Filed under: FAIR Education Act
By Adam Bink
Today, the Stop SB 48 campaign, a few weeks off their failure to qualify a ballot referendum to overturn the FAIR Education Act (SB 48), announced that they are “working on an initiative.” For those not following, the FAIR Education Act requires social science lessons in California to include historical contributions of LGBT people and movements, such as “Don’t Ask, Don’t Tell” repeal, alongside other civil rights movements and underrepresented minorities.
An initiative requires collection of the same number of signatures as a referendum (504,760) but one gets more time in which to get complete the process (90 days for a referendum to get title and summary, collect signatures and turn them in vs. 150 days for an initiative). In addition, for an initiative, the 150-day clock starts after title and summary is received from the attorney general, whereas with a referendum that time counts against the 90 days (meaning one must wait for title and summary before collecting signatures, but the 90-day clock has already started ticking). The initiative must also qualify at least 131 days before the next statewide election at which the sponsor is attempting to qualify the measure — in this case, before November 6, 2012. They also must start from scratch — they cannot use the signatures they collected the first time around. There are also additional deadlines depending on how many signatures are collected and which counting method is used by elections officials to verify signatures.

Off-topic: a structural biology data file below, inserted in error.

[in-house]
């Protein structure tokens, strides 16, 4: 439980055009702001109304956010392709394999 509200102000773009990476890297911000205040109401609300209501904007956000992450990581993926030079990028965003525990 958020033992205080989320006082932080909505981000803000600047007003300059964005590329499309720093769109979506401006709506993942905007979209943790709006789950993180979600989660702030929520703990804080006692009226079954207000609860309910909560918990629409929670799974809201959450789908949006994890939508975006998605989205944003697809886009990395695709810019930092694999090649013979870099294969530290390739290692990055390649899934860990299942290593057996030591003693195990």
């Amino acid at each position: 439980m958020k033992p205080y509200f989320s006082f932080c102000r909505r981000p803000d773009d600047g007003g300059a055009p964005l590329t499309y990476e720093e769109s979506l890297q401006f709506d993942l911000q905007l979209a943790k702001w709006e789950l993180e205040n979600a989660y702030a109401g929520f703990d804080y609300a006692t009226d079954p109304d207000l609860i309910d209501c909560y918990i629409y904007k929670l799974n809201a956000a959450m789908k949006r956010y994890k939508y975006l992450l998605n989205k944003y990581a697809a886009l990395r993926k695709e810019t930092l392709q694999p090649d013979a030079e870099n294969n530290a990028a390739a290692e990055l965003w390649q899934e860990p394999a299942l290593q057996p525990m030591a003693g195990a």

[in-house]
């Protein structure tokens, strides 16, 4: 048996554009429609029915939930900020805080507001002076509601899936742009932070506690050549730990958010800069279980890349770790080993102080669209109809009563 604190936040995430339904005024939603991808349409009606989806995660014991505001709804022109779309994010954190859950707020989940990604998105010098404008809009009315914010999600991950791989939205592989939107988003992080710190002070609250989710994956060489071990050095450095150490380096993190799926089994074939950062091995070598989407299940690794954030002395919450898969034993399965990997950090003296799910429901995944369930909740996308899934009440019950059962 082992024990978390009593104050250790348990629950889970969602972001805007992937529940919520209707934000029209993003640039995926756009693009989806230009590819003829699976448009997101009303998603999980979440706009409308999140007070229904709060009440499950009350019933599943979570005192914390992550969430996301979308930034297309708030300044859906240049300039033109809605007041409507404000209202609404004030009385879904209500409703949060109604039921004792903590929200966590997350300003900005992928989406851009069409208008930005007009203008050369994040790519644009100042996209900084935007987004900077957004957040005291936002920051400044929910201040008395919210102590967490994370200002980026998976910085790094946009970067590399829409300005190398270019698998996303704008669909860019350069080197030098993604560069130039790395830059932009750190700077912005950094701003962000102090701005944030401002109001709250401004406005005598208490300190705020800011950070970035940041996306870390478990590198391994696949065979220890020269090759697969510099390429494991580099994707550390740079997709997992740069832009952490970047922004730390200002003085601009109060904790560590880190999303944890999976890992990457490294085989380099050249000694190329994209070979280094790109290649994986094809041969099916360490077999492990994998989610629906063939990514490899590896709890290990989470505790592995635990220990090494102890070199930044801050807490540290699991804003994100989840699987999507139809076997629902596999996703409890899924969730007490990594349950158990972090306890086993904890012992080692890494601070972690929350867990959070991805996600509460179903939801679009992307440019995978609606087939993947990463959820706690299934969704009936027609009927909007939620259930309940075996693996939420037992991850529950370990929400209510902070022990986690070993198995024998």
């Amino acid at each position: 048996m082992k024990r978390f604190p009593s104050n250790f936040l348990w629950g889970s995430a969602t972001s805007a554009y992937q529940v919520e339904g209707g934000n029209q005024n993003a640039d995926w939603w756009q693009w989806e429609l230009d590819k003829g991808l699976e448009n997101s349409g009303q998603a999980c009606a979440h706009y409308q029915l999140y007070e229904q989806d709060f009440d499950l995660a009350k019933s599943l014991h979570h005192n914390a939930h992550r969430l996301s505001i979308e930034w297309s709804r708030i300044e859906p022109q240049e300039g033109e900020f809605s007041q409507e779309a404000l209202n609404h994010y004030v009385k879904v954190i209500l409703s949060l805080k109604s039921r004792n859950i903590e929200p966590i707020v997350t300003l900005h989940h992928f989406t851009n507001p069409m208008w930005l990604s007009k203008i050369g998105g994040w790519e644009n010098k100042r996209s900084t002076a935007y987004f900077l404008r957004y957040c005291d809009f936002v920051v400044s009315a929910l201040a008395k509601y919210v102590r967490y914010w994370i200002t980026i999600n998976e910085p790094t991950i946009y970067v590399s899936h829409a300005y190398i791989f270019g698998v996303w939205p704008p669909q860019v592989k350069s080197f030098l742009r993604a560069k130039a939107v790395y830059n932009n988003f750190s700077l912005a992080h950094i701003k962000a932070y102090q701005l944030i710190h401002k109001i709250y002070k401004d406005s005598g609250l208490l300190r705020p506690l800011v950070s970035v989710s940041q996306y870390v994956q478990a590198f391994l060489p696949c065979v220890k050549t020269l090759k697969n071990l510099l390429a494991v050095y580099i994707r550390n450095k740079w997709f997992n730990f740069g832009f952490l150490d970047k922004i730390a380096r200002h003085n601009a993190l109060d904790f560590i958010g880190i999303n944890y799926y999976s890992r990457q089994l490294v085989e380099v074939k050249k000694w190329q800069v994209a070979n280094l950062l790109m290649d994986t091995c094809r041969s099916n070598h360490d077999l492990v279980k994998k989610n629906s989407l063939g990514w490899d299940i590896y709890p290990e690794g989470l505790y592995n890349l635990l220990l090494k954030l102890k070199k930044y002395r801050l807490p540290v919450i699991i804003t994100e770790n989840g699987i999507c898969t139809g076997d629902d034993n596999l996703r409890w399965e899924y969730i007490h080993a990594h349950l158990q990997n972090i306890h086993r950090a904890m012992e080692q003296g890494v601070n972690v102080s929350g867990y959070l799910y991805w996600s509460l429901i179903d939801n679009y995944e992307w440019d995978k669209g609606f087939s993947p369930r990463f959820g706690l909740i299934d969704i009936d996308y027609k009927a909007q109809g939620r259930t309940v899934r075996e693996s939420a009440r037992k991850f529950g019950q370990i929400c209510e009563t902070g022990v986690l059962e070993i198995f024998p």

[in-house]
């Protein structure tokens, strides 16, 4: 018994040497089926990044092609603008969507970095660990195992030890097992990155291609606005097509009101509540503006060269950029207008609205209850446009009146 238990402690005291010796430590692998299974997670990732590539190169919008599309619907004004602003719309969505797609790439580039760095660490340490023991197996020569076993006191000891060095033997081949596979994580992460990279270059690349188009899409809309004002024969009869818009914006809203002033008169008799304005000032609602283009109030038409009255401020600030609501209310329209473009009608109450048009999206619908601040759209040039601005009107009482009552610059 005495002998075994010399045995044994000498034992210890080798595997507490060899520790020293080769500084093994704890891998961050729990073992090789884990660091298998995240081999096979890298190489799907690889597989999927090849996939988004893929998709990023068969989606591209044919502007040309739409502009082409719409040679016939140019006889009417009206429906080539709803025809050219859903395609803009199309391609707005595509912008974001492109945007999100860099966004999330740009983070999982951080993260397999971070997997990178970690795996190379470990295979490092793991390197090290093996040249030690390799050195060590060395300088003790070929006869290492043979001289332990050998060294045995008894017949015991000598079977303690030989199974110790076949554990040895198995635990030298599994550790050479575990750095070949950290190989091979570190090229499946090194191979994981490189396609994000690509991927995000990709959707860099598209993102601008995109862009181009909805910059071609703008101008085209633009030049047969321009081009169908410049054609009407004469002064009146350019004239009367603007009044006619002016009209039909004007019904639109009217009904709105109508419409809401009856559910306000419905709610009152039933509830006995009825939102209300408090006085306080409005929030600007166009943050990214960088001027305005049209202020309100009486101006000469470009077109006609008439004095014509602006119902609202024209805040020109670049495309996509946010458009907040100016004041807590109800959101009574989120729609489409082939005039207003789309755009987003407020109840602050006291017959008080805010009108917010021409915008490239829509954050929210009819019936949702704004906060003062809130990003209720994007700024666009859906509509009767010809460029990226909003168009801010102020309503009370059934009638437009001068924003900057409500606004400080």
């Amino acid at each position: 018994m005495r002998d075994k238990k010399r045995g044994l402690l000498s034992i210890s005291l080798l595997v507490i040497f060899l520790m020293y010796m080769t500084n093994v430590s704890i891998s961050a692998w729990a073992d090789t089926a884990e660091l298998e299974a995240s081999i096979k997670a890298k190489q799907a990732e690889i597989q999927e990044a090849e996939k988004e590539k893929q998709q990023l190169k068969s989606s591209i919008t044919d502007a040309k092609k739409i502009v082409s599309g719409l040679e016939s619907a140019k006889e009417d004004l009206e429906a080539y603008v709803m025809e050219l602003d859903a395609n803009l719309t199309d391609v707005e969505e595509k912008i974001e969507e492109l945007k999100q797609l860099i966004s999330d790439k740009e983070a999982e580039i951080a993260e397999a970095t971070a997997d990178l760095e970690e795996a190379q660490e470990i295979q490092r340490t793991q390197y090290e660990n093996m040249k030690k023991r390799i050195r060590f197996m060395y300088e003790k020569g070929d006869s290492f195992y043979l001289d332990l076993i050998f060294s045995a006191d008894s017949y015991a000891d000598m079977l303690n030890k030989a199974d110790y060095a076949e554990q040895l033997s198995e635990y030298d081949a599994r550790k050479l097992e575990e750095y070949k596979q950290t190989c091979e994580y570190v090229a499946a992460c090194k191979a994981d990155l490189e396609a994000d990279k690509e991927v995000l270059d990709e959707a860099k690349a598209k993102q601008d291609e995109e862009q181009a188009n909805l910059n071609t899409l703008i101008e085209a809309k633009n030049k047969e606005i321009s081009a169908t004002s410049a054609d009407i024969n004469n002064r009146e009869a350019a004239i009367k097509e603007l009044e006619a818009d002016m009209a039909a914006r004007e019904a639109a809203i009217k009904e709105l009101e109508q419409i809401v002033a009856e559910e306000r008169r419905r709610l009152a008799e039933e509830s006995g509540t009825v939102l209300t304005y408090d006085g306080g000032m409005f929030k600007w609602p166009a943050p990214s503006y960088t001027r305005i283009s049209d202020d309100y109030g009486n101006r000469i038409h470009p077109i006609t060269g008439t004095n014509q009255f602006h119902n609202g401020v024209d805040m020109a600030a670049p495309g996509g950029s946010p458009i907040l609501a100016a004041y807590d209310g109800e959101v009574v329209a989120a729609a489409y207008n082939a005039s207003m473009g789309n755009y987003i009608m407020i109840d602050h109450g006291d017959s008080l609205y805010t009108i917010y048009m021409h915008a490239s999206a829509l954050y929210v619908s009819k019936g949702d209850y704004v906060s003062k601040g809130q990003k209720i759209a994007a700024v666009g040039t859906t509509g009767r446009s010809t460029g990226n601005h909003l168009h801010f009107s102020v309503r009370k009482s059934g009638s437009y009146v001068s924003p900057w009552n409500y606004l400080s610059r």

Translation of all of that. The Stop SB 48 campaign claims they collected 497,404 signatures. Let’s say for the moment that isn’t bluster and it’s accurate. A general rule of thumb on collecting signatures is that a percentage (some say around 20%) are invalid for one reason or another — and that is acknowledged below by the campaign itself. So they fell fairly short, even if they aren’t exaggerating. If they get an extra 60 days to collect signatures, will they make it? Maybe. They are facing some tight deadlines, and a lot of that depends on different factors — how much money they raise this time to employ paid signature-gatherers since (with very, very few exceptions) all-volunteer or mostly volunteer efforts don’t make it; whether, after our successful decline-to-sign campaign was mounted, the public will be fooled by the lies that were and will be told by the campaign; how many resources our side has to fight the effort; whether, after the law takes effect in January, the public and/or people who signed the referendum the first time realizes the sky hasn’t and won’t fall on kids in California schools; on and on.
We’ll be keeping a close eye on this one. It goes without saying that we will need everyone’s help to beat this back a second time. If you haven’t chipped in to our decline-to-sign campaign efforts, please throw some coin in. If you haven’t signed up for updates on the FAIR Education Act and our work to defend it, please do so if you’re interested. Over 12,000 Courage members across California helped beat this back the first time through community education and confronting signature gatherers, along with our coalition partners at EQCA, GSA Network and others. For more on that, check out the link at top. We’ll need everyone’s help again.
The Stop SB 48 campaign e-mail (excerpted) is below and titled “You Won’t Back Down”:
At least that is what many of you are telling us. Our effort to qualify a referendum to overturn SB48, California’s so-called “gay history” bill, came so close to victory but ultimately did not have the signatures. With 504,760 signatures needed, we only came up with 497,404.
It was a remarkable achievement, but not enough.
With the announcement that we could not qualify the referendum, and every day since, we have received inquiries, advice and pleas all pushing us toward another effort to liberate our classrooms from this very bad law.
We hear you and we want California to hear you.
You didn’t back down when the opponents called you names. And you didn’t back down when they made their threats. So why would you stop just because we did not get enough signatures?